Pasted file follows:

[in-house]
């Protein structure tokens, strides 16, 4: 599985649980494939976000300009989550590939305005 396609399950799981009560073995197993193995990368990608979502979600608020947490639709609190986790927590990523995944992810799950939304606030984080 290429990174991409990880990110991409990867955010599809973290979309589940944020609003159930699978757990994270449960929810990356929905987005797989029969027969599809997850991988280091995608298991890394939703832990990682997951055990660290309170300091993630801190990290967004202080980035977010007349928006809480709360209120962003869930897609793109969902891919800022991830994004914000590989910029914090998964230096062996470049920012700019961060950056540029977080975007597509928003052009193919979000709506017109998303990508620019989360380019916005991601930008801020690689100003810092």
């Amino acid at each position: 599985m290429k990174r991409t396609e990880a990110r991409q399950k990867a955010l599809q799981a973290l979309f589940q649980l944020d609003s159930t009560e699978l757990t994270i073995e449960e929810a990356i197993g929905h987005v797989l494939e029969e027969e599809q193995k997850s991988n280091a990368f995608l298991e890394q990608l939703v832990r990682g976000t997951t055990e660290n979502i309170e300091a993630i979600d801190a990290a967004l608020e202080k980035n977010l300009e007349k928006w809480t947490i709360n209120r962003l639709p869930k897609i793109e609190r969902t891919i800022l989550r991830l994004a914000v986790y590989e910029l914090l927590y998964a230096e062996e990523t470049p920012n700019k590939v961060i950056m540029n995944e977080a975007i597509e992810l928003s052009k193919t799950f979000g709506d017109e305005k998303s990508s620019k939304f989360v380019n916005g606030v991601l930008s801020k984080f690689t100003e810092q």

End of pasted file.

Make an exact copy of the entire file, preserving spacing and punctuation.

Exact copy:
[in-house]
């Protein structure tokens, strides 16, 4: 599985649980494939976000300009989550590939305005 396609399950799981009560073995197993193995990368990608979502979600608020947490639709609190986790927590990523995944992810799950939304606030984080 290429990174991409990880990110991409990867955010599809973290979309589940944020609003159930699978757990994270449960929810990356929905987005797989029969027969599809997850991988280091995608298991890394939703832990990682997951055990660290309170300091993630801190990290967004202080980035977010007349928006809480709360209120962003869930897609793109969902891919800022991830994004914000590989910029914090998964230096062996470049920012700019961060950056540029977080975007597509928003052009193919979000709506017109998303990508620019989360380019916005991601930008801020690689100003810092």
């Amino acid at each position: 599985m290429k990174r991409t396609e990880a990110r991409q399950k990867a955010l599809q799981a973290l979309f589940q649980l944020d609003s159930t009560e699978l757990t994270i073995e449960e929810a990356i197993g929905h987005v797989l494939e029969e027969e599809q193995k997850s991988n280091a990368f995608l298991e890394q990608l939703v832990r990682g976000t997951t055990e660290n979502i309170e300091a993630i979600d801190a990290a967004l608020e202080k980035n977010l300009e007349k928006w809480t947490i709360n209120r962003l639709p869930k897609i793109e609190r969902t891919i800022l989550r991830l994004a914000v986790y590989e910029l914090l927590y998964a230096e062996e990523t470049p920012n700019k590939v961060i950056m540029n995944e977080a975007i597509e992810l928003s052009k193919t799950f979000g709506d017109e305005k998303s990508s620019k939304f989360v380019n916005g606030v991601l930008s801020k984080f690689t100003e810092q």